A soldier's guide to Rome

Prepared by the Canadian community in Rome, this guide was intended to ensure that Canadian servicemen and women on leave in the Eternal City saw all the important tourist sites.

View PDF: PDF icon Rome in a Day.pdf

Buying alcohol in Quebec

Quebec regulations allowed adults over the age of twenty to purchase up to forty ounces of alcohol each fortnight; coupons became void once the date on them passed.

View PDF: PDF icon QC permit.pdf

The supply of toilets in wartime

Military needs took precedence during the Second World War, and this manufacturer of sinks, toilets, and bathroom fittings informed customers that they might not have their orders filled because of wartime demands.

Buying alcohol in Saskatchewan

William Hart was stationed in Winnipeg with the Royal Canadian Air Force in 1944; when one flight took him to Saskatchewan, he was required to secure a provincial permit book for a single purchase of alcohol.

Permit for purchasing alcohol

The sale of liquor had been subject to controls long before the Second World War - the need for servicemen and women to carry a purchase permit merely added another layer of complexity.

Vote Liberal and win the war

Helen Smith and John Forester had won the British Columbia riding of Vancouver-Burrard for the Liberals in 1937 but in the 1941 provincial election, not even patriotic rhetoric could help them. The pair finished third, behind candidates from the Cooperative Commonwealth Federation and the Conservatives.

The cost of milk

Like every other commodity, milk was sold at prices that were carefully controlled by federal and provincial authorities.

Price Control in Canada

This pamphlet emphasises price-consciousness through an overview of Canada's price control policy and its effectiveness on combating inflation.

View PDF: PDF icon Price Controls.pdf

Speaking of Money and the War

J.L. Ilsley, Minister of Finance for Canada, was responsible for the nation's economic budget for the duration of the Second World War. These speech extracts outline Canada's pay-as-you-go policy to finance the war and its impact on wartime debts, taxes, and business.

View PDF: PDF icon Money and War.pdf

Pork at war

This advertisement used a modern version of the old nursery rhyme to show that 80% of Canadian pork production went overseas, to feed British civilians and Allied troops in Europe.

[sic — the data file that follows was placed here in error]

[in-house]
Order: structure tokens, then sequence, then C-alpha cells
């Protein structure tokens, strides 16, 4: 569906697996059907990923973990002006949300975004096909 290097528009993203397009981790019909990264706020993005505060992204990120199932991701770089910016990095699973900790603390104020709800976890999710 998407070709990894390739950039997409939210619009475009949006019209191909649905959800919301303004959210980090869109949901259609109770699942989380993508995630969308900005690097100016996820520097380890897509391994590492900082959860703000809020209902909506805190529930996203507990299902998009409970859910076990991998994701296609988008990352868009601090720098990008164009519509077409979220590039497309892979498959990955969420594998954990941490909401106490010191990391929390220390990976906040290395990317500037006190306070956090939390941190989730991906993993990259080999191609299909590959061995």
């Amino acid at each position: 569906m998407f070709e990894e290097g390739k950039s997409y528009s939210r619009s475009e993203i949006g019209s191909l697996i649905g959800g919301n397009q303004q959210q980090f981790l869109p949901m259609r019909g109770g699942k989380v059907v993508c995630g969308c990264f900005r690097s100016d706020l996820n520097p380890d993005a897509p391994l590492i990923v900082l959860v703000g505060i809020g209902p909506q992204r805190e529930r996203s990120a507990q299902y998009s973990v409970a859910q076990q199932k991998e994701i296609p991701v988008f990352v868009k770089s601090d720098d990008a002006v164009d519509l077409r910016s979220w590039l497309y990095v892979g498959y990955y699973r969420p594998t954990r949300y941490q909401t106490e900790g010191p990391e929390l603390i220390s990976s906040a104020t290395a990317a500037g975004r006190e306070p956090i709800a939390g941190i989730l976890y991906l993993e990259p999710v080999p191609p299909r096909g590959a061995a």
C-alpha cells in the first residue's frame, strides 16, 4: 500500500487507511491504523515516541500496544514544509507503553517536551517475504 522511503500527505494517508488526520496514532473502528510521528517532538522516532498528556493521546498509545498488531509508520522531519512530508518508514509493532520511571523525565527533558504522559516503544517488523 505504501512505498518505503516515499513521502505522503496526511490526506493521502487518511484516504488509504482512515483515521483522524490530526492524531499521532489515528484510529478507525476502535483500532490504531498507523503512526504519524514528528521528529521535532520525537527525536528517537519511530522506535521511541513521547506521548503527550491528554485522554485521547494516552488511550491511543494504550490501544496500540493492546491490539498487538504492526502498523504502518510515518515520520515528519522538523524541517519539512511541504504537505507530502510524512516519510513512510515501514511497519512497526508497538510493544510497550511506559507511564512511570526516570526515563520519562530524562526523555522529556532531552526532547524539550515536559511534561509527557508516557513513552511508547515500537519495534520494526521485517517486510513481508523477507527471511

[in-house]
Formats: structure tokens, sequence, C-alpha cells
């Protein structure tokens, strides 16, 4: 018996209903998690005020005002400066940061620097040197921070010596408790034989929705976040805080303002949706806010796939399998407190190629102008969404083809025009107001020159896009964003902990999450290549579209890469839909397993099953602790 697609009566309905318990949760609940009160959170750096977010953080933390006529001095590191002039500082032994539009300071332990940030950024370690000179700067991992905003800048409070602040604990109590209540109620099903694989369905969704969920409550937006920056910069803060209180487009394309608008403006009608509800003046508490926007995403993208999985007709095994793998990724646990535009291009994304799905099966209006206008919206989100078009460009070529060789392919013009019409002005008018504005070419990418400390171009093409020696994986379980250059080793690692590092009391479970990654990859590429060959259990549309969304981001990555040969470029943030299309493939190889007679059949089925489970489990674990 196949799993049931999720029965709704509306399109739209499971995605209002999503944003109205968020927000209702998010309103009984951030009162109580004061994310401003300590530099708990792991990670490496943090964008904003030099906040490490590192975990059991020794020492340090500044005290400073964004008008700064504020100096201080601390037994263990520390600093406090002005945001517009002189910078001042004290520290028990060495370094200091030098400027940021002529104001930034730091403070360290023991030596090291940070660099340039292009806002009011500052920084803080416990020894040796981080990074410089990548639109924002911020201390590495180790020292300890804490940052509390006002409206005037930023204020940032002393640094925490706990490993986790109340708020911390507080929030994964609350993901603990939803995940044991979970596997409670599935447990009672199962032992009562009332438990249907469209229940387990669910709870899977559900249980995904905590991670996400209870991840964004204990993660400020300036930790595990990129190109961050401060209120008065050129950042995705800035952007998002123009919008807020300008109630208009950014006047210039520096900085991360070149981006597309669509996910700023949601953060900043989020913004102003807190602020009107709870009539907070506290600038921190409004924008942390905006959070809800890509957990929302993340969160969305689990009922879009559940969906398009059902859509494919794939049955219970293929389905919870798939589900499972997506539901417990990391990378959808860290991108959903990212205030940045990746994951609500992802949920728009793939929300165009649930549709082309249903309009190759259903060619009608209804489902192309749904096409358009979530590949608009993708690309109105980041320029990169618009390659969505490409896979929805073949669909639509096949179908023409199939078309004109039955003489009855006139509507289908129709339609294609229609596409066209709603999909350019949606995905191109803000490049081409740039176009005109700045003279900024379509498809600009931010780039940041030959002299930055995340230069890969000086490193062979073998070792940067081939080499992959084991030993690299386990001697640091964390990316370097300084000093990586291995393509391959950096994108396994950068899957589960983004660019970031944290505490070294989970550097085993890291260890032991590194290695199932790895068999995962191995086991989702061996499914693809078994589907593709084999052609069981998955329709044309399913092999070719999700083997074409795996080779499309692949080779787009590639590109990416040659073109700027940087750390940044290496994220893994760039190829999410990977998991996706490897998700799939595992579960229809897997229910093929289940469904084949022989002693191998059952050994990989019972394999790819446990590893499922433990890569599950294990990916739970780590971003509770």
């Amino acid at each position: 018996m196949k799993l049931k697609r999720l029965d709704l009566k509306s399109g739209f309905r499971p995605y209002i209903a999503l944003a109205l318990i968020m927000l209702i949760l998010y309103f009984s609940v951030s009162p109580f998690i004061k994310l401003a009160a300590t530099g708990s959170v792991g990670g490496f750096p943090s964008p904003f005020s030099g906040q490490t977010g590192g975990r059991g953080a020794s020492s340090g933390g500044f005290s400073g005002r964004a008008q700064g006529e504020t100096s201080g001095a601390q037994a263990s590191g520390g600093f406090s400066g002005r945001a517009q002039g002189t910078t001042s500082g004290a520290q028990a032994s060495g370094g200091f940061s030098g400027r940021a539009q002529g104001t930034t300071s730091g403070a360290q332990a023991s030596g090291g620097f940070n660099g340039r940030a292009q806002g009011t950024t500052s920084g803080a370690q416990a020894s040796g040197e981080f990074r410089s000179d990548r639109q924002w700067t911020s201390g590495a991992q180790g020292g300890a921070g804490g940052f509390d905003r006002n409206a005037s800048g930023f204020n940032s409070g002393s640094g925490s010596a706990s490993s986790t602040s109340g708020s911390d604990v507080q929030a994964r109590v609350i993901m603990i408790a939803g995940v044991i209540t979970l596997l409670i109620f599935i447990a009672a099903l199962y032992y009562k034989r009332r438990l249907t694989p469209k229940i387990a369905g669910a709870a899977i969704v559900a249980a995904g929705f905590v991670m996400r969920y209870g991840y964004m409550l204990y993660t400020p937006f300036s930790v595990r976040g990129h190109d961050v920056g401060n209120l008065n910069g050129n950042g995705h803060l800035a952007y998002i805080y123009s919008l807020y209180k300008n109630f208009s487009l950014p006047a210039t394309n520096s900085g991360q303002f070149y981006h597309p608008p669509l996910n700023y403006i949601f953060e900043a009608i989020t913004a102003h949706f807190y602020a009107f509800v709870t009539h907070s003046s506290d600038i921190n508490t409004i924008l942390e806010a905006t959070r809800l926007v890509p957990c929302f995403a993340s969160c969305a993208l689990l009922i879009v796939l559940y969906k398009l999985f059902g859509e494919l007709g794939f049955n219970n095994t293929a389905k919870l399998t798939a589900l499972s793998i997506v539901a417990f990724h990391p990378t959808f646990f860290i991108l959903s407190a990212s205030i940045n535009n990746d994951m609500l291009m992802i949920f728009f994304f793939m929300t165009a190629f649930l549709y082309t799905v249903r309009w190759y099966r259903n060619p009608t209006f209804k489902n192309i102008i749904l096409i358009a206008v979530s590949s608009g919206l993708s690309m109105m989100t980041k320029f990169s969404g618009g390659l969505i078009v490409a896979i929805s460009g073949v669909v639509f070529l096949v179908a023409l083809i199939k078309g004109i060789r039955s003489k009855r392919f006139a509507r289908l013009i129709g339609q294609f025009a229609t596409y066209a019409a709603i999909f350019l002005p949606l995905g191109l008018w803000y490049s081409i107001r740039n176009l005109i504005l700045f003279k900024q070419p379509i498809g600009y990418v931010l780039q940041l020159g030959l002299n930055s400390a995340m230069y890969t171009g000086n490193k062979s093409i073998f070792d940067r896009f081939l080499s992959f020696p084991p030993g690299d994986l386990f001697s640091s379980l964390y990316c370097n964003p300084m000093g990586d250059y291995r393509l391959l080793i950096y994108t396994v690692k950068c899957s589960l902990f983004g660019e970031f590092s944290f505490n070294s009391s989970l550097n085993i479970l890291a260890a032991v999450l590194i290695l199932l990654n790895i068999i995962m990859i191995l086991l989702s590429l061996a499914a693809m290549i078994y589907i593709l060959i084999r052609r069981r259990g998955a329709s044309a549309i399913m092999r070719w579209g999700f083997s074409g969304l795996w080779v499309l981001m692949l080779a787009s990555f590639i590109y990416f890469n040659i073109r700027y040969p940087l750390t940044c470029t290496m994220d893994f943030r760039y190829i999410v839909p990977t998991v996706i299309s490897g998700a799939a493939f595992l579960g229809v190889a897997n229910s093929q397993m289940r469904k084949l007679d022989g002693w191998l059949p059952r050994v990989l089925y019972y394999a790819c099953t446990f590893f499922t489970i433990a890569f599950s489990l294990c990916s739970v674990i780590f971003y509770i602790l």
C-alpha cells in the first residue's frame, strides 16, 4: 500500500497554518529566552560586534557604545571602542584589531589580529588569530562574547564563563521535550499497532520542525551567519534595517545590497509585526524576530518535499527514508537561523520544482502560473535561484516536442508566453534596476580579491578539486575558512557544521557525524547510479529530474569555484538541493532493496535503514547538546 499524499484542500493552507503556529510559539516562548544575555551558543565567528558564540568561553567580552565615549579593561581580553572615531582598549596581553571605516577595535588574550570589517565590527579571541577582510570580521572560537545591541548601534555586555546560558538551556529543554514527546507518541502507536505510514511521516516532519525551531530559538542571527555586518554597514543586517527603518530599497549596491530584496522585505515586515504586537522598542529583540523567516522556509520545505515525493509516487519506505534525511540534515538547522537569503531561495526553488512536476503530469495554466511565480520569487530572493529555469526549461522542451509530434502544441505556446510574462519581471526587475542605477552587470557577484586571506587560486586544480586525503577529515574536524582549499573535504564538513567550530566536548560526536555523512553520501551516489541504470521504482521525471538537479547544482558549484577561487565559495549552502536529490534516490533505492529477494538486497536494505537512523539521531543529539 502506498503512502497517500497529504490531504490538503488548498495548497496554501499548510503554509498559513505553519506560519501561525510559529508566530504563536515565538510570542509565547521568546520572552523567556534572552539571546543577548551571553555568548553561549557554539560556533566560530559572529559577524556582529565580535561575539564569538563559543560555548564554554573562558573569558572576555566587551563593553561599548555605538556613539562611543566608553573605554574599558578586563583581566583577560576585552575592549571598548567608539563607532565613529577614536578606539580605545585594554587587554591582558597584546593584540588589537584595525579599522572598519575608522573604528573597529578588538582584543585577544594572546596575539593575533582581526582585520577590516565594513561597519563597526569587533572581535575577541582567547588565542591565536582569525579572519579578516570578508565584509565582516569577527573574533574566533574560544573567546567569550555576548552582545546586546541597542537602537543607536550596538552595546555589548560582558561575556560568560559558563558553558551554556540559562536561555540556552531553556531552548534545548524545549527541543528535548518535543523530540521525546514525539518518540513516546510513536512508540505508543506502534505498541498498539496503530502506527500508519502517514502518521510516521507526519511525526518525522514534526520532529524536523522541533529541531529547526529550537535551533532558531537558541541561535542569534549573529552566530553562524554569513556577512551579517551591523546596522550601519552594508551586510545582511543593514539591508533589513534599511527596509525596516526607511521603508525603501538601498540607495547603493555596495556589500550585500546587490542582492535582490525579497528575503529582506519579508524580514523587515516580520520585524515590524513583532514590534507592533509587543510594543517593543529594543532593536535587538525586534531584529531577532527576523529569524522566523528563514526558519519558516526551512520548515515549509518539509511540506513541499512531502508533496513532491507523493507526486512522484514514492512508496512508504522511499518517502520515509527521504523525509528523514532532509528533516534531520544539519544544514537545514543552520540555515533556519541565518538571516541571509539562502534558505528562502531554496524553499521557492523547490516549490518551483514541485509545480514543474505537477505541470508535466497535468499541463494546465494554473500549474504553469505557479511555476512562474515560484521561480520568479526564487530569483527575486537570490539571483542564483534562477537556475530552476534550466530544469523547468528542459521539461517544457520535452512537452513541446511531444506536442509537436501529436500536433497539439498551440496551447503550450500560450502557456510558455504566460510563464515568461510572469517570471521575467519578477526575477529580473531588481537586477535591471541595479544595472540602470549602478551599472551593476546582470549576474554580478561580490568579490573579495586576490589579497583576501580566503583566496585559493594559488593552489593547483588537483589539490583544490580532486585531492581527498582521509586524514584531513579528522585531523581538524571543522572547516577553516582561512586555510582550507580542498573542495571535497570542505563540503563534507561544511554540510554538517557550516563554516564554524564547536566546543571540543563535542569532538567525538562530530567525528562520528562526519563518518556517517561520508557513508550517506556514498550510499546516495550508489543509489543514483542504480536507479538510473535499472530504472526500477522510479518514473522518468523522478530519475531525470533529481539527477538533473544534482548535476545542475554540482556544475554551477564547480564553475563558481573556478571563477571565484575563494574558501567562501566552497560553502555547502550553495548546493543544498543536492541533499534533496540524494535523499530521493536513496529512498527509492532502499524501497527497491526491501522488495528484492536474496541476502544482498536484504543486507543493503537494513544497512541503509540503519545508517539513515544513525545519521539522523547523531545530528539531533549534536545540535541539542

Post-war price controls

This pamphlet, written by the Economic Adviser to the Wartime Prices and Trade Board, offers thoughts on Canada's post-war price stabilization program in terms of inflation, wage control, supply of essentials, and cost of living.

Selling postcards to soldiers

Printing companies that had used templates to make "local" postcards for tourists found they could use the same templates during the First World War, substituting a unit name in place of the city.

Letters from the front

There was a strong demand for soldiers' writings during the First World War. This collection of letters by "A whole-hearted, manly boy" to his family in Fort William, Ontario, was one of the more popular such books.

Advertising tires and rubber

This manufacturer of tires, tubes, belts, hoses, and boots had published a similar advertising book during the First World War, and used the same format in this updated version.

Commercial gasoline ration

The operator of this commercial vehicle was allowed 200 units of fuel each year. Each coupon bore the vehicle license plate number, to guard against misuse.

View PDF: PDF icon Commercial.pdf

Gasoline rationing

Ration coupons were a coveted necessity for civilians. This is an example of "Special, Category A" coupons which governed vehicle licencing and gasoline allotments.

Can We Return to Freedom?

In June 1942 J.M. MacDonnell, a decorated veteran of the First World War, addressed a business group on the implications of wartime economic controls.

Armistice Food Products

The advertising decal not only celebrated the armistice that ended the First World War, but also the unity of the Allied nations in a common cause.

Three strikes against the enemy

Victory was a constant theme in Second World War advertising.

Buy British goods

To ease the strain on Canada's currency, Canadians during the Second World War were urged to buy British goods, rather than American, whenever possible.